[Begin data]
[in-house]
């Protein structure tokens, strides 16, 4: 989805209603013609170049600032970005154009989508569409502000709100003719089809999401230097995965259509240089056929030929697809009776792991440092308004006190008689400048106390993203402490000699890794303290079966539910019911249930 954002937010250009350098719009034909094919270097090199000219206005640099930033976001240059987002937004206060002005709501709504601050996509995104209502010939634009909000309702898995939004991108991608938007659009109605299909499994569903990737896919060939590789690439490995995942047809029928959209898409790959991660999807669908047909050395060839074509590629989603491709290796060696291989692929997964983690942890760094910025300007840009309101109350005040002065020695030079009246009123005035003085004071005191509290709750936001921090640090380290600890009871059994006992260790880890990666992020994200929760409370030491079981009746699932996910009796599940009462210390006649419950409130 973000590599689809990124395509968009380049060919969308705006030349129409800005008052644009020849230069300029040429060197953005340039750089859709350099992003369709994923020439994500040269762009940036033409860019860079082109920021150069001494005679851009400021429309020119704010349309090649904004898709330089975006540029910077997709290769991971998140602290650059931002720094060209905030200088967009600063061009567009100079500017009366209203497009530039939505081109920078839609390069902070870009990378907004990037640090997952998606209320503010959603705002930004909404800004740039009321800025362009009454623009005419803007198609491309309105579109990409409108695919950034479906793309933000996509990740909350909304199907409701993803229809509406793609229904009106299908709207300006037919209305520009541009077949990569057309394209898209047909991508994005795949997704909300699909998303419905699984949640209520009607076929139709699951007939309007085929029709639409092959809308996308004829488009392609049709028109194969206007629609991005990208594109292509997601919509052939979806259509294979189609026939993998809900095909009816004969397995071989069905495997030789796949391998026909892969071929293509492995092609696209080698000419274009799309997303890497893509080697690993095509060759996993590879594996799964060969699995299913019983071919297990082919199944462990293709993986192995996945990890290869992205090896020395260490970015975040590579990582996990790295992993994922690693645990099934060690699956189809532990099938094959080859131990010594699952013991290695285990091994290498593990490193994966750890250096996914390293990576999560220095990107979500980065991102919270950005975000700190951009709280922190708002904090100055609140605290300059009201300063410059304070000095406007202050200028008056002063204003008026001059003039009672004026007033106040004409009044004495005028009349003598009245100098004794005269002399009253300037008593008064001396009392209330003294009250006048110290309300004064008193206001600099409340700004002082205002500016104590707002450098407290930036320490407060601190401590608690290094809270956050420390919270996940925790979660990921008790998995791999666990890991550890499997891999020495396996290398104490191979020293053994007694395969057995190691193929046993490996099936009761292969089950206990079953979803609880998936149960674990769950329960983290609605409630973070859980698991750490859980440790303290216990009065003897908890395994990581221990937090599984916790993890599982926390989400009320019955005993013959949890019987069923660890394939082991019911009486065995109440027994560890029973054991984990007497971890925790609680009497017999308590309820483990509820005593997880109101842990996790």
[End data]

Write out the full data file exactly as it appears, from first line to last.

[in-house]
């Protein structure tokens, strides 16, 4: 989805209603013609170049600032970005154009989508569409502000709100003719089809999401230097995965259509240089056929030929697809009776792991440092308004006190008689400048106390993203402490000699890794303290079966539910019911249930 954002937010250009350098719009034909094919270097090199000219206005640099930033976001240059987002937004206060002005709501709504601050996509995104209502010939634009909000309702898995939004991108991608938007659009109605299909499994569903990737896919060939590789690439490995995942047809029928959209898409790959991660999807669908047909050395060839074509590629989603491709290796060696291989692929997964983690942890760094910025300007840009309101109350005040002065020695030079009246009123005035003085004071005191509290709750936001921090640090380290600890009871059994006992260790880890990666992020994200929760409370030491079981009746699932996910009796599940009462210390006649419950409130 973000590599689809990124395509968009380049060919969308705006030349129409800005008052644009020849230069300029040429060197953005340039750089859709350099992003369709994923020439994500040269762009940036033409860019860079082109920021150069001494005679851009400021429309020119704010349309090649904004898709330089975006540029910077997709290769991971998140602290650059931002720094060209905030200088967009600063061009567009100079500017009366209203497009530039939505081109920078839609390069902070870009990378907004990037640090997952998606209320503010959603705002930004909404800004740039009321800025362009009454623009005419803007198609491309309105579109990409409108695919950034479906793309933000996509990740909350909304199907409701993803229809509406793609229904009106299908709207300006037919209305520009541009077949990569057309394209898209047909991508994005795949997704909300699909998303419905699984949640209520009607076929139709699951007939309007085929029709639409092959809308996308004829488009392609049709028109194969206007629609991005990208594109292509997601919509052939979806259509294979189609026939993998809900095909009816004969397995071989069905495997030789796949391998026909892969071929293509492995092609696209080698000419274009799309997303890497893509080697690993095509060759996993590879594996799964060969699995299913019983071919297990082919199944462990293709993986192995996945990890290869992205090896020395260490970015975040590579990582996990790295992993994922690693645990099934060690699956189809532990099938094959080859131990010594699952013991290695285990091994290498593990490193994966750890250096996914390293990576999560220095990107979500980065991102919270950005975000700190951009709280922190708002904090100055609140605290300059009201300063410059304070000095406007202050200028008056002063204003008026001059003039009672004026007033106040004409009044004495005028009349003598009245100098004794005269002399009253300037008593008064001396009392209330003294009250006048110290309300004064008193206001600099409340700004002082205002500016104590707002450098407290930036320490407060601190401590608690290094809270956050420390919270996940925790979660990921008790998995791999666990890991550890499997891999020495396996290398104490191979020293053994007694395969057995190691193929046993490996099936009761292969089950206990079953979803609880998936149960674990769950329960983290609605409630973070859980698991750490859980440790303290216990009065003897908890395994990581221990937090599984916790993890599982926390989400009320019955005993013959949890019987069923660890394939082991019911009486065995109440027994560890029973054991984990007497971890925790609680009497017999308590309820483990509820005593997880109101842990996790």